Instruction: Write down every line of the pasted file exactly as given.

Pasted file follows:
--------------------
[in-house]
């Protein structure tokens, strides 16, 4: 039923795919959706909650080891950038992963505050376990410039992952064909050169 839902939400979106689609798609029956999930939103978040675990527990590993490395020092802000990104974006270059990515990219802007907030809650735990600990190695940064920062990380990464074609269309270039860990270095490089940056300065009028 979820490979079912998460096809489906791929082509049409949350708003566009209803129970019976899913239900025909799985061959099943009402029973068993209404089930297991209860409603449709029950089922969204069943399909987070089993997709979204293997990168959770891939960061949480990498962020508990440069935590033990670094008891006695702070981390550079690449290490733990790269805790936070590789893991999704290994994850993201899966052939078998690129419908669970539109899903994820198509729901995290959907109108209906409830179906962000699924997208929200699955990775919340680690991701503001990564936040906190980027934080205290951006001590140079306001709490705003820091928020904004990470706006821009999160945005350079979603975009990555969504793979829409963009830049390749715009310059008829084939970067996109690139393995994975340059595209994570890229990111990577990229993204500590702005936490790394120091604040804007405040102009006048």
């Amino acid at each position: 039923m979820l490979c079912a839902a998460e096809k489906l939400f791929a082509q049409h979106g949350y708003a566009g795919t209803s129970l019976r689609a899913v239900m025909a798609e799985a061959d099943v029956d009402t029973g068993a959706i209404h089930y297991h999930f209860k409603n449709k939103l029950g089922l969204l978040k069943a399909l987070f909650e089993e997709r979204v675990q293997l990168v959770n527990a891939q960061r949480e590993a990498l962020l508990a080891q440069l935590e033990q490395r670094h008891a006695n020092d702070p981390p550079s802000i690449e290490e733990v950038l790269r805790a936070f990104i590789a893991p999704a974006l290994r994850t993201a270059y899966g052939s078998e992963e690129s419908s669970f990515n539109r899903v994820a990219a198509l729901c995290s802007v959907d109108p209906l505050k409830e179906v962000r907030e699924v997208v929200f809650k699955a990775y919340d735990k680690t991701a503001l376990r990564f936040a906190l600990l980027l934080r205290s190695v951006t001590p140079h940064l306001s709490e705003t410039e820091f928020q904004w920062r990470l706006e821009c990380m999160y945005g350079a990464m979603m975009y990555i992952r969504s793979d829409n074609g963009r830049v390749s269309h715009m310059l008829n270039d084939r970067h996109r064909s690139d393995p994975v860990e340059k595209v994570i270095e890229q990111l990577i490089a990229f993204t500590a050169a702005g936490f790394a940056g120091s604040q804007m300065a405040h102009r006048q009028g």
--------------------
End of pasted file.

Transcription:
[in-house]
């Protein structure tokens, strides 16, 4: 039923795919959706909650080891950038992963505050376990410039992952064909050169 839902939400979106689609798609029956999930939103978040675990527990590993490395020092802000990104974006270059990515990219802007907030809650735990600990190695940064920062990380990464074609269309270039860990270095490089940056300065009028 979820490979079912998460096809489906791929082509049409949350708003566009209803129970019976899913239900025909799985061959099943009402029973068993209404089930297991209860409603449709029950089922969204069943399909987070089993997709979204293997990168959770891939960061949480990498962020508990440069935590033990670094008891006695702070981390550079690449290490733990790269805790936070590789893991999704290994994850993201899966052939078998690129419908669970539109899903994820198509729901995290959907109108209906409830179906962000699924997208929200699955990775919340680690991701503001990564936040906190980027934080205290951006001590140079306001709490705003820091928020904004990470706006821009999160945005350079979603975009990555969504793979829409963009830049390749715009310059008829084939970067996109690139393995994975340059595209994570890229990111990577990229993204500590702005936490790394120091604040804007405040102009006048």
């Amino acid at each position: 039923m979820l490979c079912a839902a998460e096809k489906l939400f791929a082509q049409h979106g949350y708003a566009g795919t209803s129970l019976r689609a899913v239900m025909a798609e799985a061959d099943v029956d009402t029973g068993a959706i209404h089930y297991h999930f209860k409603n449709k939103l029950g089922l969204l978040k069943a399909l987070f909650e089993e997709r979204v675990q293997l990168v959770n527990a891939q960061r949480e590993a990498l962020l508990a080891q440069l935590e033990q490395r670094h008891a006695n020092d702070p981390p550079s802000i690449e290490e733990v950038l790269r805790a936070f990104i590789a893991p999704a974006l290994r994850t993201a270059y899966g052939s078998e992963e690129s419908s669970f990515n539109r899903v994820a990219a198509l729901c995290s802007v959907d109108p209906l505050k409830e179906v962000r907030e699924v997208v929200f809650k699955a990775y919340d735990k680690t991701a503001l376990r990564f936040a906190l600990l980027l934080r205290s190695v951006t001590p140079h940064l306001s709490e705003t410039e820091f928020q904004w920062r990470l706006e821009c990380m999160y945005g350079a990464m979603m975009y990555i992952r969504s793979d829409n074609g963009r830049v390749s269309h715009m310059l008829n270039d084939r970067h996109r064909s690139d393995p994975v860990e340059k595209v994570i270095e890229q990111l990577i490089a990229f993204t500590a050169a702005g936490f790394a940056g120091s604040q804007m300065a405040h102009r006048q009028g």